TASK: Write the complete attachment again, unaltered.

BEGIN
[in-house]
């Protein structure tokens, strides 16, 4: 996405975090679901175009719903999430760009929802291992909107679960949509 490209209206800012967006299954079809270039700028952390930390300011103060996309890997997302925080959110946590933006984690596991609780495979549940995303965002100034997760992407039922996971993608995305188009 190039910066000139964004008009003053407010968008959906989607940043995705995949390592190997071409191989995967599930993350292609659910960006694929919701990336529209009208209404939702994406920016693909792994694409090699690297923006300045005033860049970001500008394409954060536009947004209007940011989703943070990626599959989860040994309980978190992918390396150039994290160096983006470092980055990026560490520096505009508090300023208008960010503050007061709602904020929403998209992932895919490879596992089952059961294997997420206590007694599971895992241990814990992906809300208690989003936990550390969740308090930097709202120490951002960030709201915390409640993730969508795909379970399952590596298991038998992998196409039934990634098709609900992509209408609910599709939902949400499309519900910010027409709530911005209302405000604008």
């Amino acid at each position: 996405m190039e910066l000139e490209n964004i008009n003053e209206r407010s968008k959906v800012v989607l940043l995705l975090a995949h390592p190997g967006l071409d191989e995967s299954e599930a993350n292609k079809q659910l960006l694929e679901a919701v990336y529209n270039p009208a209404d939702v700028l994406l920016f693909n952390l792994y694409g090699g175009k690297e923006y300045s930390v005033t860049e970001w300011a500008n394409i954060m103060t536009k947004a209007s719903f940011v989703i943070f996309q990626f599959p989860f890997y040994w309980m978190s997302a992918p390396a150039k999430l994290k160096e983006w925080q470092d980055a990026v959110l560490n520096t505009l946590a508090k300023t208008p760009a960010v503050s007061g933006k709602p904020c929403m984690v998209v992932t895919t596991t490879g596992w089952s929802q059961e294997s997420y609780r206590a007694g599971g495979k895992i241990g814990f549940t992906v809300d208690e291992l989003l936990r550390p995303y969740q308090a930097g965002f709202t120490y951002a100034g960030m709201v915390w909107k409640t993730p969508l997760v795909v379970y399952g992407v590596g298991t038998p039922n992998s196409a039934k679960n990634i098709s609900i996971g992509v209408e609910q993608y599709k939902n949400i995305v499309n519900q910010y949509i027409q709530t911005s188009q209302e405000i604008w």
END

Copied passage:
[in-house]
């Protein structure tokens, strides 16, 4: 996405975090679901175009719903999430760009929802291992909107679960949509 490209209206800012967006299954079809270039700028952390930390300011103060996309890997997302925080959110946590933006984690596991609780495979549940995303965002100034997760992407039922996971993608995305188009 190039910066000139964004008009003053407010968008959906989607940043995705995949390592190997071409191989995967599930993350292609659910960006694929919701990336529209009208209404939702994406920016693909792994694409090699690297923006300045005033860049970001500008394409954060536009947004209007940011989703943070990626599959989860040994309980978190992918390396150039994290160096983006470092980055990026560490520096505009508090300023208008960010503050007061709602904020929403998209992932895919490879596992089952059961294997997420206590007694599971895992241990814990992906809300208690989003936990550390969740308090930097709202120490951002960030709201915390409640993730969508795909379970399952590596298991038998992998196409039934990634098709609900992509209408609910599709939902949400499309519900910010027409709530911005209302405000604008």
């Amino acid at each position: 996405m190039e910066l000139e490209n964004i008009n003053e209206r407010s968008k959906v800012v989607l940043l995705l975090a995949h390592p190997g967006l071409d191989e995967s299954e599930a993350n292609k079809q659910l960006l694929e679901a919701v990336y529209n270039p009208a209404d939702v700028l994406l920016f693909n952390l792994y694409g090699g175009k690297e923006y300045s930390v005033t860049e970001w300011a500008n394409i954060m103060t536009k947004a209007s719903f940011v989703i943070f996309q990626f599959p989860f890997y040994w309980m978190s997302a992918p390396a150039k999430l994290k160096e983006w925080q470092d980055a990026v959110l560490n520096t505009l946590a508090k300023t208008p760009a960010v503050s007061g933006k709602p904020c929403m984690v998209v992932t895919t596991t490879g596992w089952s929802q059961e294997s997420y609780r206590a007694g599971g495979k895992i241990g814990f549940t992906v809300d208690e291992l989003l936990r550390p995303y969740q308090a930097g965002f709202t120490y951002a100034g960030m709201v915390w909107k409640t993730p969508l997760v795909v379970y399952g992407v590596g298991t038998p039922n992998s196409a039934k679960n990634i098709s609900i996971g992509v209408e609910q993608y599709k939902n949400i995305v499309n519900q910010y949509i027409q709530t911005s188009q209302e405000i604008w």